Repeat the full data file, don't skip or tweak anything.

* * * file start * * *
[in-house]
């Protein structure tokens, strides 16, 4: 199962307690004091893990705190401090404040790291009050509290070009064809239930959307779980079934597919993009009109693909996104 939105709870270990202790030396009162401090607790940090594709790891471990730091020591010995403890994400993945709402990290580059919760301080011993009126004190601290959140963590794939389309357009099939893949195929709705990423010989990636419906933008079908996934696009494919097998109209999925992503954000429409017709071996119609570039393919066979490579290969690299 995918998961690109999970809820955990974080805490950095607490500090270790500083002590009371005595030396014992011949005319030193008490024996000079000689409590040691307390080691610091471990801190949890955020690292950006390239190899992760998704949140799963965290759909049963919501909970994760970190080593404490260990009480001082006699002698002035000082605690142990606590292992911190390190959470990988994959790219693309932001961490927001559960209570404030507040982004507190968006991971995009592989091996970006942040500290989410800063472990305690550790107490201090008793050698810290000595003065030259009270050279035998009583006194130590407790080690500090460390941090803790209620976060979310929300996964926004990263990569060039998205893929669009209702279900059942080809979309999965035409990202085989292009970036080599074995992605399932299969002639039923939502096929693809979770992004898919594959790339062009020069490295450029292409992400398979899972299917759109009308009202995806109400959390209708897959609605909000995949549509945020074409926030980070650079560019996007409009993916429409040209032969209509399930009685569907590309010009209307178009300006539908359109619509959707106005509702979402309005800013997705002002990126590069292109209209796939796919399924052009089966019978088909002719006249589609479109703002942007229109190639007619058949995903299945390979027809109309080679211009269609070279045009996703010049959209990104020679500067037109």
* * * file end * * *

[in-house]
């Protein structure tokens, strides 16, 4: 199962307690004091893990705190401090404040790291009050509290070009064809239930959307779980079934597919993009009109693909996104 939105709870270990202790030396009162401090607790940090594709790891471990730091020591010995403890994400993945709402990290580059919760301080011993009126004190601290959140963590794939389309357009099939893949195929709705990423010989990636419906933008079908996934696009494919097998109209999925992503954000429409017709071996119609570039393919066979490579290969690299 995918998961690109999970809820955990974080805490950095607490500090270790500083002590009371005595030396014992011949005319030193008490024996000079000689409590040691307390080691610091471990801190949890955020690292950006390239190899992760998704949140799963965290759909049963919501909970994760970190080593404490260990009480001082006699002698002035000082605690142990606590292992911190390190959470990988994959790219693309932001961490927001559960209570404030507040982004507190968006991971995009592989091996970006942040500290989410800063472990305690550790107490201090008793050698810290000595003065030259009270050279035998009583006194130590407790080690500090460390941090803790209620976060979310929300996964926004990263990569060039998205893929669009209702279900059942080809979309999965035409990202085989292009970036080599074995992605399932299969002639039923939502096929693809979770992004898919594959790339062009020069490295450029292409992400398979899972299917759109009308009202995806109400959390209708897959609605909000995949549509945020074409926030980070650079560019996007409009993916429409040209032969209509399930009685569907590309010009209307178009300006539908359109619509959707106005509702979402309005800013997705002002990126590069292109209209796939796919399924052009089966019978088909002719006249589609479109703002942007229109190639007619058949995903299945390979027809109309080679211009269609070279045009996703010049959209990104020679500067037109």